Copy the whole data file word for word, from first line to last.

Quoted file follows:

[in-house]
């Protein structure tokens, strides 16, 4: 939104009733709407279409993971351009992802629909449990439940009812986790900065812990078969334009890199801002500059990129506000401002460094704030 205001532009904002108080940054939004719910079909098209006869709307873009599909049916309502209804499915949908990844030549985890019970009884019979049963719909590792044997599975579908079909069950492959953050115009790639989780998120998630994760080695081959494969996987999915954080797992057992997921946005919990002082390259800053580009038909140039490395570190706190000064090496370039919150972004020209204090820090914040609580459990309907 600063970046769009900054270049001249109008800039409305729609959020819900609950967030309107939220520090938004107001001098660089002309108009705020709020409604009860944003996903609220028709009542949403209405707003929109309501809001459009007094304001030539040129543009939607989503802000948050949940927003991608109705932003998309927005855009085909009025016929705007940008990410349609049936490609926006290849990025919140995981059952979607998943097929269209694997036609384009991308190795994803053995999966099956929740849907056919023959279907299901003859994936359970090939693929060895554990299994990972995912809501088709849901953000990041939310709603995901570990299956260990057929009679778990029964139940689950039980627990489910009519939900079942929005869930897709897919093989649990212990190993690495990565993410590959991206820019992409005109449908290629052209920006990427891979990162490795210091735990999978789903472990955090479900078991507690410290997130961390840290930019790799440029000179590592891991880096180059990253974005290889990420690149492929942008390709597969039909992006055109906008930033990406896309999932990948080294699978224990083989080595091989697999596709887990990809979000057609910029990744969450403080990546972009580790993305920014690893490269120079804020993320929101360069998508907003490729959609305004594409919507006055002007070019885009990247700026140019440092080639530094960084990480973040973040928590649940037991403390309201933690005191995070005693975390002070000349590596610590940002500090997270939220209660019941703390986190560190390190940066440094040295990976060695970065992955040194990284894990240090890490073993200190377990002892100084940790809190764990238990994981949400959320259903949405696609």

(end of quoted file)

[in-house]
């Protein structure tokens, strides 16, 4: 939104009733709407279409993971351009992802629909449990439940009812986790900065812990078969334009890199801002500059990129506000401002460094704030 205001532009904002108080940054939004719910079909098209006869709307873009599909049916309502209804499915949908990844030549985890019970009884019979049963719909590792044997599975579908079909069950492959953050115009790639989780998120998630994760080695081959494969996987999915954080797992057992997921946005919990002082390259800053580009038909140039490395570190706190000064090496370039919150972004020209204090820090914040609580459990309907 600063970046769009900054270049001249109008800039409305729609959020819900609950967030309107939220520090938004107001001098660089002309108009705020709020409604009860944003996903609220028709009542949403209405707003929109309501809001459009007094304001030539040129543009939607989503802000948050949940927003991608109705932003998309927005855009085909009025016929705007940008990410349609049936490609926006290849990025919140995981059952979607998943097929269209694997036609384009991308190795994803053995999966099956929740849907056919023959279907299901003859994936359970090939693929060895554990299994990972995912809501088709849901953000990041939310709603995901570990299956260990057929009679778990029964139940689950039980627990489910009519939900079942929005869930897709897919093989649990212990190993690495990565993410590959991206820019992409005109449908290629052209920006990427891979990162490795210091735990999978789903472990955090479900078991507690410290997130961390840290930019790799440029000179590592891991880096180059990253974005290889990420690149492929942008390709597969039909992006055109906008930033990406896309999932990948080294699978224990083989080595091989697999596709887990990809979000057609910029990744969450403080990546972009580790993305920014690893490269120079804020993320929101360069998508907003490729959609305004594409919507006055002007070019885009990247700026140019440092080639530094960084990480973040973040928590649940037991403390309201933690005191995070005693975390002070000349590596610590940002500090997270939220209660019941703390986190560190390190940066440094040295990976060695970065992955040194990284894990240090890490073993200190377990002892100084940790809190764990238990994981949400959320259903949405696609």